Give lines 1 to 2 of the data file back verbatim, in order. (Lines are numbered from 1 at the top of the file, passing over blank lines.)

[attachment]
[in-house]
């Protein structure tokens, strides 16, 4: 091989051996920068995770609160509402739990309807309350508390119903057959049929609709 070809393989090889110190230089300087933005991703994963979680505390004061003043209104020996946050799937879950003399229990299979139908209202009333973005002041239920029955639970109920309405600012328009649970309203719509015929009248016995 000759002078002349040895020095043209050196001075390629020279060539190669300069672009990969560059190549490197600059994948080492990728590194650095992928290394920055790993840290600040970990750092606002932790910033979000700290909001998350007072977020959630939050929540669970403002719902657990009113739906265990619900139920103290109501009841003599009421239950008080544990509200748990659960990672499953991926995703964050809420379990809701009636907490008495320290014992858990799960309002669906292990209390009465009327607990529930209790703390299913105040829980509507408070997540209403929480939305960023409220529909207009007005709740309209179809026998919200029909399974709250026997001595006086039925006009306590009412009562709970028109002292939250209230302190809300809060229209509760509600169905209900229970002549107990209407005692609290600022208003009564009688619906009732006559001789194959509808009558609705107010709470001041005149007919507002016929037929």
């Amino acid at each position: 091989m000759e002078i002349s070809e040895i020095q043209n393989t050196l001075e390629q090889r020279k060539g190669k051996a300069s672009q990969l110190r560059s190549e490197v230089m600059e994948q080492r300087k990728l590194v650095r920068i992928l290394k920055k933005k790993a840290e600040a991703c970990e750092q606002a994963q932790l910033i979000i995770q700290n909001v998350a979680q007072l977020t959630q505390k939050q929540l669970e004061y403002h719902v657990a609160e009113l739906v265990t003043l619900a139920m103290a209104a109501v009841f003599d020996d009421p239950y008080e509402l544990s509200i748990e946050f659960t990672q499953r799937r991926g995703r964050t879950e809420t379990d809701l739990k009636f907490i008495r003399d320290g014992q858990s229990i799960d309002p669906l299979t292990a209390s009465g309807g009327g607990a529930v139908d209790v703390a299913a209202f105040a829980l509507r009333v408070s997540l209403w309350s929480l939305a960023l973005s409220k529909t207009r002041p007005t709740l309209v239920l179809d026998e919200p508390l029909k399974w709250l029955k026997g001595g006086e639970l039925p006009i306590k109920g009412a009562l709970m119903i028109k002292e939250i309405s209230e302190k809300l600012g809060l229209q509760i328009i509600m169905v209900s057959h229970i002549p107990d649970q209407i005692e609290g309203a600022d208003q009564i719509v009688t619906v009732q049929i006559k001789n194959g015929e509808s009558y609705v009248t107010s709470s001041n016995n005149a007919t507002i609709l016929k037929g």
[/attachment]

[in-house]
């Protein structure tokens, strides 16, 4: 091989051996920068995770609160509402739990309807309350508390119903057959049929609709 070809393989090889110190230089300087933005991703994963979680505390004061003043209104020996946050799937879950003399229990299979139908209202009333973005002041239920029955639970109920309405600012328009649970309203719509015929009248016995 000759002078002349040895020095043209050196001075390629020279060539190669300069672009990969560059190549490197600059994948080492990728590194650095992928290394920055790993840290600040970990750092606002932790910033979000700290909001998350007072977020959630939050929540669970403002719902657990009113739906265990619900139920103290109501009841003599009421239950008080544990509200748990659960990672499953991926995703964050809420379990809701009636907490008495320290014992858990799960309002669906292990209390009465009327607990529930209790703390299913105040829980509507408070997540209403929480939305960023409220529909207009007005709740309209179809026998919200029909399974709250026997001595006086039925006009306590009412009562709970028109002292939250209230302190809300809060229209509760509600169905209900229970002549107990209407005692609290600022208003009564009688619906009732006559001789194959509808009558609705107010709470001041005149007919507002016929037929």